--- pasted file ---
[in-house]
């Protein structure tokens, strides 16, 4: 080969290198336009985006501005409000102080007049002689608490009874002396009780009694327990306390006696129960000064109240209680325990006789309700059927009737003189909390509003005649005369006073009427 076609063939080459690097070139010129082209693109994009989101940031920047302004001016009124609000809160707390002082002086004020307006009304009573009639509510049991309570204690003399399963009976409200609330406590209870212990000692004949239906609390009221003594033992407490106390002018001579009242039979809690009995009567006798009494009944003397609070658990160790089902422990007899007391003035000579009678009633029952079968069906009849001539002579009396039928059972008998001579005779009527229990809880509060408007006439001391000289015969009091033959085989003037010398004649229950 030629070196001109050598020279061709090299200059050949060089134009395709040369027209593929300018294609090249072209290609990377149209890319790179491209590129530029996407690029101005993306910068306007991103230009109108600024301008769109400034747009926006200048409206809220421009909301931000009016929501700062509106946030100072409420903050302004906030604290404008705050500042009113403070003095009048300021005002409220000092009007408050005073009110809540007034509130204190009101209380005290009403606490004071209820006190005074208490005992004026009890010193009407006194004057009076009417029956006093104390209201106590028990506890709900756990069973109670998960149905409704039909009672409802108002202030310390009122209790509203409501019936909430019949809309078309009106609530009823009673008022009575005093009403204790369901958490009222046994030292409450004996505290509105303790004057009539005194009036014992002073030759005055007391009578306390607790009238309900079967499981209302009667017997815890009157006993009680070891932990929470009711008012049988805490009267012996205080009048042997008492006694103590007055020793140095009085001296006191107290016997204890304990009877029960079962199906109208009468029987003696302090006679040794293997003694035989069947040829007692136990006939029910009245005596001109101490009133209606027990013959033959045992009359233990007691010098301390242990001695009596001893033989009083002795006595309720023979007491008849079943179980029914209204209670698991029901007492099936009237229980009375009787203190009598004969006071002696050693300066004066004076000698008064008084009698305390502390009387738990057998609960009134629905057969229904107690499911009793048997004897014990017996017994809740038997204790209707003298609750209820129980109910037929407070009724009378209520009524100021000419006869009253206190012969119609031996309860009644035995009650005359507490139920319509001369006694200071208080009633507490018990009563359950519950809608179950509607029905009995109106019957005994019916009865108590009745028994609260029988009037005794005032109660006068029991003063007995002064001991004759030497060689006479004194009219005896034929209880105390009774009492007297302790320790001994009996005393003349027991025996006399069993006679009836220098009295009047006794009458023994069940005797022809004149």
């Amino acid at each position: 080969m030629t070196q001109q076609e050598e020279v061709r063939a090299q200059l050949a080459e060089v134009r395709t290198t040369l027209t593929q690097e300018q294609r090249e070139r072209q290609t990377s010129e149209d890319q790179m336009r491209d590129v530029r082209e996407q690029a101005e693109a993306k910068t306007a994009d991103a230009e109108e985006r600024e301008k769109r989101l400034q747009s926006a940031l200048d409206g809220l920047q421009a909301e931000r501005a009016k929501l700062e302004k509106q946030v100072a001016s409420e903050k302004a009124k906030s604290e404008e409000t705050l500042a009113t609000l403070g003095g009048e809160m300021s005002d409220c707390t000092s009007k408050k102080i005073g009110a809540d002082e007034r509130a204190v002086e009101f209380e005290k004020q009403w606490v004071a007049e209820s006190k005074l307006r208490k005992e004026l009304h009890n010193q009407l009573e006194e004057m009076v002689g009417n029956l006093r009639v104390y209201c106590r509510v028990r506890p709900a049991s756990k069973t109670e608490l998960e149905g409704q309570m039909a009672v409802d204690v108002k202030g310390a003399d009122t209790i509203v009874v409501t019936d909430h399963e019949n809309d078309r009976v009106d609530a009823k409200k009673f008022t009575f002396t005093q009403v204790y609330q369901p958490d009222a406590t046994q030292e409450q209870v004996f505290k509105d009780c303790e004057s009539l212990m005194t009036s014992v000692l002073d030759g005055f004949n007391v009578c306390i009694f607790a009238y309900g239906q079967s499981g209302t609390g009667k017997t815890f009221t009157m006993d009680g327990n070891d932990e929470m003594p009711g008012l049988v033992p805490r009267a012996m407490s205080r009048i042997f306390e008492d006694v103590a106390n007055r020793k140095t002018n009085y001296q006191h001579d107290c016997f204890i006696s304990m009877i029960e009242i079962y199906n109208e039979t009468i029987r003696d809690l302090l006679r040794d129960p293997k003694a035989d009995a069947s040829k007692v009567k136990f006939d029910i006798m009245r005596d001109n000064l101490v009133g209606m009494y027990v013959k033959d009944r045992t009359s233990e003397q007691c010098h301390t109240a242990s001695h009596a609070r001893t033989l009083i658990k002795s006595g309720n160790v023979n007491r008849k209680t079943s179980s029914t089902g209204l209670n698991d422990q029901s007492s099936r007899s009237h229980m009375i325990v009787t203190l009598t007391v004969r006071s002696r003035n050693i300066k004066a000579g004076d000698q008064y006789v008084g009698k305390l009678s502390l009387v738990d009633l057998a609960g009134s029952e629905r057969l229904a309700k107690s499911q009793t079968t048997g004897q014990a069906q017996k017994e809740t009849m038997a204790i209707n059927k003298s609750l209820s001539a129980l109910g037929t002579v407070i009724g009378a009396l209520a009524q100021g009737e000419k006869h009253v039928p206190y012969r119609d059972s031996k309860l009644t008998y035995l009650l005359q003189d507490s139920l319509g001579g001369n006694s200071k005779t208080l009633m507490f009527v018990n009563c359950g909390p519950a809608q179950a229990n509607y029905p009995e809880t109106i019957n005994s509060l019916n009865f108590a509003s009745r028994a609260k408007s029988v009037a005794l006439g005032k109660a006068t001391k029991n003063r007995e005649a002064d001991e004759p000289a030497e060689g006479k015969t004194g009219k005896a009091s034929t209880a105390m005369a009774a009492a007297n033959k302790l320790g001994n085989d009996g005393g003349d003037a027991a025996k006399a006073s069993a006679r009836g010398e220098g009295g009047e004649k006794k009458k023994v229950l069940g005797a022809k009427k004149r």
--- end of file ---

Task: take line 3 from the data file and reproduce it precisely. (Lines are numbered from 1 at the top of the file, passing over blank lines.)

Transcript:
């Amino acid at each position: 080969m030629t070196q001109q076609e050598e020279v061709r063939a090299q200059l050949a080459e060089v134009r395709t290198t040369l027209t593929q690097e300018q294609r090249e070139r072209q290609t990377s010129e149209d890319q790179m336009r491209d590129v530029r082209e996407q690029a101005e693109a993306k910068t306007a994009d991103a230009e109108e985006r600024e301008k769109r989101l400034q747009s926006a940031l200048d409206g809220l920047q421009a909301e931000r501005a009016k929501l700062e302004k509106q946030v100072a001016s409420e903050k302004a009124k906030s604290e404008e409000t705050l500042a009113t609000l403070g003095g009048e809160m300021s005002d409220c707390t000092s009007k408050k102080i005073g009110a809540d002082e007034r509130a204190v002086e009101f209380e005290k004020q009403w606490v004071a007049e209820s006190k005074l307006r208490k005992e004026l009304h009890n010193q009407l009573e006194e004057m009076v002689g009417n029956l006093r009639v104390y209201c106590r509510v028990r506890p709900a049991s756990k069973t109670e608490l998960e149905g409704q309570m039909a009672v409802d204690v108002k202030g310390a003399d009122t209790i509203v009874v409501t019936d909430h399963e019949n809309d078309r009976v009106d609530a009823k409200k009673f008022t009575f002396t005093q009403v204790y609330q369901p958490d009222a406590t046994q030292e409450q209870v004996f505290k509105d009780c303790e004057s009539l212990m005194t009036s014992v000692l002073d030759g005055f004949n007391v009578c306390i009694f607790a009238y309900g239906q079967s499981g209302t609390g009667k017997t815890f009221t009157m006993d009680g327990n070891d932990e929470m003594p009711g008012l049988v033992p805490r009267a012996m407490s205080r009048i042997f306390e008492d006694v103590a106390n007055r020793k140095t002018n009085y001296q006191h001579d107290c016997f204890i006696s304990m009877i029960e009242i079962y199906n109208e039979t009468i029987r003696d809690l302090l006679r040794d129960p293997k003694a035989d009995a069947s040829k007692v009567k136990f006939d029910i006798m009245r005596d001109n000064l101490v009133g209606m009494y027990v013959k033959d009944r045992t009359s233990e003397q007691c010098h301390t109240a242990s001695h009596a609070r001893t033989l009083i658990k002795s006595g309720n160790v023979n007491r008849k209680t079943s179980s029914t089902g209204l209670n698991d422990q029901s007492s099936r007899s009237h229980m009375i325990v009787t203190l009598t007391v004969r006071s002696r003035n050693i300066k004066a000579g004076d000698q008064y006789v008084g009698k305390l009678s502390l009387v738990d009633l057998a609960g009134s029952e629905r057969l229904a309700k107690s499911q009793t079968t048997g004897q014990a069906q017996k017994e809740t009849m038997a204790i209707n059927k003298s609750l209820s001539a129980l109910g037929t002579v407070i009724g009378a009396l209520a009524q100021g009737e000419k006869h009253v039928p206190y012969r119609d059972s031996k309860l009644t008998y035995l009650l005359q003189d507490s139920l319509g001579g001369n006694s200071k005779t208080l009633m507490f009527v018990n009563c359950g909390p519950a809608q179950a229990n509607y029905p009995e809880t109106i019957n005994s509060l019916n009865f108590a509003s009745r028994a609260k408007s029988v009037a005794l006439g005032k109660a006068t001391k029991n003063r007995e005649a002064d001991e004759p000289a030497e060689g006479k015969t004194g009219k005896a009091s034929t209880a105390m005369a009774a009492a007297n033959k302790l320790g001994n085989d009996g005393g003349d003037a027991a025996k006399a006073s069993a006679r009836g010398e220098g009295g009047e004649k006794k009458k023994v229950l069940g005797a022809k009427k004149r």